News / Middle East

    Syria Sets Death Penalty for Terrorist Arms Smugglers

    In this image from TV shown on the internet made available by the Sham News Network December 20, 2011, soldiers walk down the street in Daraa, Syria.
    In this image from TV shown on the internet made available by the Sham News Network December 20, 2011, soldiers walk down the street in Daraa, Syria.

    Syria's state-run news agency says President Bashar al-Assad has issued a new law allowing for a death sentence for anyone found to be distributing arms to terrorists.

    Tuesday's announcement comes a day after Syria agreed to allow observers to monitor whether the government is following a peace plan designed to stop a crackdown on anti-government protesters.

    Assad's government has blamed the months of unrest on "armed terrorist groups."

    Rights activists say deadly violence continued across Syria on Monday despite the signing of the Arab League plan.

    The activists said government security forces gunned down as many as 70 army deserters Monday as they fled their posts along the Turkish border, while another 30 people were killed in other parts of Syria.

    The U.N. General Assembly overwhelmingly approved a resolution Monday condemning the violence. The U.N. says at least 5,000 people have been killed during the nine-month uprising.

    Syria's deputy foreign minister, Faisal al-Mekdad, signed an accord in Cairo that initially gives Arab League observers a one-month presence in the country.  The head of the Arab League, Nabil al-Arabi, says he expects the mission to begin within days.

    Syria accepted the Arab League's demand to agree to the peace deal amid threats to bring Syria before the U.N. Security Council for possible international sanctions.

    Critics say the move is just a delaying tactic by the government.

    The head of the opposition Syrian National Council (SNC), Burhan Ghallioun, told reporters in Tunisia that Syria is buying time and "maneuvering" in order to prevent intervention by the Security Council. He called for military intervention.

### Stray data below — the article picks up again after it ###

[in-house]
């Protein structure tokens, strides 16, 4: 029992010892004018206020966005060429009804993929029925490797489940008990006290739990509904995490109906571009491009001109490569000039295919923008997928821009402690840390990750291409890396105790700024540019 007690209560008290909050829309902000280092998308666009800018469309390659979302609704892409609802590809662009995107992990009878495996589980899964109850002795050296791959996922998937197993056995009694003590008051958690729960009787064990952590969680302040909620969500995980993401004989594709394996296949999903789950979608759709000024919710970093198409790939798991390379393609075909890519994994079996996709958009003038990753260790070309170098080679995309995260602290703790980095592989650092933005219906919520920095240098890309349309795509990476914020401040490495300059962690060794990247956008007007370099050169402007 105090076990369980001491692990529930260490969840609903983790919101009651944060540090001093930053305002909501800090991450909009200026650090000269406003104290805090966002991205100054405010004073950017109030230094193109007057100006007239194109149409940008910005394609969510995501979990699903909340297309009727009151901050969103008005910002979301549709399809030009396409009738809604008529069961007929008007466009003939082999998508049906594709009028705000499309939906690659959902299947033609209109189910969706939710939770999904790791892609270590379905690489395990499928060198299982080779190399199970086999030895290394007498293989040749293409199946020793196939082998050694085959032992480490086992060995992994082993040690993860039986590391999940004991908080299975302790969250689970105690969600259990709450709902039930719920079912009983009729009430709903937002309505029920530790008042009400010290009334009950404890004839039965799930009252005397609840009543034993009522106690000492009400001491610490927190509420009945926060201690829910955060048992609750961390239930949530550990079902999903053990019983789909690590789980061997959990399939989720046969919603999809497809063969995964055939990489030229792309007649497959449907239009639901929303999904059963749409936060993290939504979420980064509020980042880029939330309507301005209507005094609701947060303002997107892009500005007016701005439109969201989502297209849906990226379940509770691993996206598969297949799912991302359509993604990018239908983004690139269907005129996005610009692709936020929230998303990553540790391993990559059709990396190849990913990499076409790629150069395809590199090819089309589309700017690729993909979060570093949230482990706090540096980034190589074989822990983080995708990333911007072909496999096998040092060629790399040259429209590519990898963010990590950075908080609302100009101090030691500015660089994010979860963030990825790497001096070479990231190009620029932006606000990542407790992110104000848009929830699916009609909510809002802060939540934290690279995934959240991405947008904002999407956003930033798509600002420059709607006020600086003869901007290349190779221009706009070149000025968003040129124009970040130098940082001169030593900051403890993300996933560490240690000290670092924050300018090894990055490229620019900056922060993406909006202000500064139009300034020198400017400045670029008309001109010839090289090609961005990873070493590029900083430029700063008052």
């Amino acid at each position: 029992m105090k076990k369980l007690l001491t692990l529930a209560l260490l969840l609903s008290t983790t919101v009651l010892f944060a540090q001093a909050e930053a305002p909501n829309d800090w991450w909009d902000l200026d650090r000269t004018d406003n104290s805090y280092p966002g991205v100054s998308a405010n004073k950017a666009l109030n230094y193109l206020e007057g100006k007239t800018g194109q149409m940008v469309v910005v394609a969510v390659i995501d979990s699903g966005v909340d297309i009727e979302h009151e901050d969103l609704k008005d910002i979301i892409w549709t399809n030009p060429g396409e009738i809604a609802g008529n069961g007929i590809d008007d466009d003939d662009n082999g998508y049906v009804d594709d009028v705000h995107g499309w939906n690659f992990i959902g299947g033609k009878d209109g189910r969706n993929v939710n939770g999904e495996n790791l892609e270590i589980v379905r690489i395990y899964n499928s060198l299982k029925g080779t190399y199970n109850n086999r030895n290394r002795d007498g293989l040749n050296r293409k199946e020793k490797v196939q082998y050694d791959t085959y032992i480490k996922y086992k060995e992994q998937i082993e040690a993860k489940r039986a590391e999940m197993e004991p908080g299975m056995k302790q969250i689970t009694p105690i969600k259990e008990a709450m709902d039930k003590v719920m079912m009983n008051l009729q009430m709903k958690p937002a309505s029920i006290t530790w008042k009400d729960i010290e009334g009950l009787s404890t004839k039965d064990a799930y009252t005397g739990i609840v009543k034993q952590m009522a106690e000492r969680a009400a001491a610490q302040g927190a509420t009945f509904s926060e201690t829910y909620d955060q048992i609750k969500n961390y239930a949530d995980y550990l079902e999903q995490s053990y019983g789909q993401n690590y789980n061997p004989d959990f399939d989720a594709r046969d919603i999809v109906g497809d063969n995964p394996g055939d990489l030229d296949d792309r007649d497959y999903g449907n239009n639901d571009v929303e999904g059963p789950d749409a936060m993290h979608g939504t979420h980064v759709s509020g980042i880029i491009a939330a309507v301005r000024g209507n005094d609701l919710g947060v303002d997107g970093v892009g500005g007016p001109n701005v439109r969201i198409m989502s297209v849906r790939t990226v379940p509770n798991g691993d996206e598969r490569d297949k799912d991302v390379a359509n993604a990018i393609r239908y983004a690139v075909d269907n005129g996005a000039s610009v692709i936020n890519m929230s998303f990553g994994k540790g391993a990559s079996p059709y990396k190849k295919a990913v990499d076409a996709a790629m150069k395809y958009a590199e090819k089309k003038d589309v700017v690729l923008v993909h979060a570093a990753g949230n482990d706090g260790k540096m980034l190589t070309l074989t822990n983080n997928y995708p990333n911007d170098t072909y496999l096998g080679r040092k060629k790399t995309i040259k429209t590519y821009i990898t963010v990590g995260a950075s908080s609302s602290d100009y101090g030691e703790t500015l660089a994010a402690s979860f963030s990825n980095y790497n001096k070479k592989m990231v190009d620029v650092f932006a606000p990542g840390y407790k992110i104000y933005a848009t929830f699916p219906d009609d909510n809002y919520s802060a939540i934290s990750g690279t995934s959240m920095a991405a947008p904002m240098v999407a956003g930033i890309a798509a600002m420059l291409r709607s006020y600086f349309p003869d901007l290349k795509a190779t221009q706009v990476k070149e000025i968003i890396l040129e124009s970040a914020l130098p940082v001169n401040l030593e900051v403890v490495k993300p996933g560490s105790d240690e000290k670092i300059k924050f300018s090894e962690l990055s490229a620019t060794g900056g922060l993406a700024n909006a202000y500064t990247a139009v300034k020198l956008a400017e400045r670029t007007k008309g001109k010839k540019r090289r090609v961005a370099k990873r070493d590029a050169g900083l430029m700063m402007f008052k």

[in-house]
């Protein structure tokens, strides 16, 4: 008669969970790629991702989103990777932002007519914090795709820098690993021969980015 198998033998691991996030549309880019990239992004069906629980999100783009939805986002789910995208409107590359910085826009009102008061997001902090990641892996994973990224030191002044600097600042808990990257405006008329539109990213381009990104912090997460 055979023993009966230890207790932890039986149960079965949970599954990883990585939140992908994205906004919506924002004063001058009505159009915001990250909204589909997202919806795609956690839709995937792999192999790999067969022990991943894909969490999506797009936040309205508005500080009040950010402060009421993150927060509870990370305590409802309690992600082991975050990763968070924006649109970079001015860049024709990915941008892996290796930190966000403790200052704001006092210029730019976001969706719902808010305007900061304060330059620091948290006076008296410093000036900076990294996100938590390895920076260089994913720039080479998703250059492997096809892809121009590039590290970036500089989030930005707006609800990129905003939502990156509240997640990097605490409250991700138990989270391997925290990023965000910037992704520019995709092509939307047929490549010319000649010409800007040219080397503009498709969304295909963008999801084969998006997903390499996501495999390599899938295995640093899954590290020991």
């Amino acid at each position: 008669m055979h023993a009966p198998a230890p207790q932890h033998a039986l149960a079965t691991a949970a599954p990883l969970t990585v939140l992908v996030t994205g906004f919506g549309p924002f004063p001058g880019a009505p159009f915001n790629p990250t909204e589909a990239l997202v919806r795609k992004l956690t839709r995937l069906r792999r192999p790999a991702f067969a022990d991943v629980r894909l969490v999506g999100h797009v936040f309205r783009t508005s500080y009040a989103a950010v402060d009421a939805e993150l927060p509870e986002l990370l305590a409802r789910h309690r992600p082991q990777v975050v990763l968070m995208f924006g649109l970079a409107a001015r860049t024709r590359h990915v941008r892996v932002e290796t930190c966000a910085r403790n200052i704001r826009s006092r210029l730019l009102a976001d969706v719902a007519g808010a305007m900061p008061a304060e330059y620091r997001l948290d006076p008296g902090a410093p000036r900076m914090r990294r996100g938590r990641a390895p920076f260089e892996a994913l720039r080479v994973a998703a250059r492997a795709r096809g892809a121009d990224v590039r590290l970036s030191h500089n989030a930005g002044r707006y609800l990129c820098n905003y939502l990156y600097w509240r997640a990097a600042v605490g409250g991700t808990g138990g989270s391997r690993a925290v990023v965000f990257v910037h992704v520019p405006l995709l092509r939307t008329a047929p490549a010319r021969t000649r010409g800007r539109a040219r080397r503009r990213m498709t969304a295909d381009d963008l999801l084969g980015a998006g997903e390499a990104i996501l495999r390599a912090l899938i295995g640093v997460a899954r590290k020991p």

The Arab League's peace proposal calls for the removal of troops and heavy weapons from the streets of Syrian cities, the opening of a dialogue with the opposition and allowing human rights workers and journalists into the country. Syria said it demanded changes to the plan without revealing what they are.

    The Arab League suspended Syria's membership and imposed diplomatic and economic sanctions on Damascus last month to pressure it into accepting the peace initiative.

    Join the conversation on our social journalism site - Middle East Voices. Follow our Middle East reports on Twitter and discuss them on our Facebook page.

    You May Like

    Clinton, Trump and the 'Woman’s Card'

    Ask supporters of Democratic front-runner in US presidential campaign, and they’ll tell you Republican presidential candidate is playing a dangerous hand

    Russian Censorship Group Seeks Chinese Help to Better Control Internet

    At recent Safe Internet League forum in Moscow, speakers from both nations underscored desire for authorities to further limit and control information online

    Video Makeshift Pakistani School Helps Slum Kids

    Free classes in Islamabad park serve a few of the country’s nearly 25 million out-of-school youths; NGO cites ‘education crisis’

    This forum has been closed.
    Comments
         
    There are no comments in this forum. Be first and add one

    Featured Videos

    Your JavaScript is turned off or you have an old version of Adobe's Flash Player. Get the latest Flash player.
    Turkish Kurd Islamist Rally Stokes Tensionsi
    X
    April 29, 2016 12:28 AM
    In a sign of the rising power of Islamists in Turkey, more than 100,000 people recently gathered in Diyarbakir, the main city in Turkey’s predominantly Kurdish southeast, to mark the birthday of the Prophet Muhammad. The gathering highlighted tensions with the pro-secular Kurdish nationalist movement. Dorian Jones reports from Diyarbakir.
    Video

    Video Turkish Kurd Islamist Rally Stokes Tensions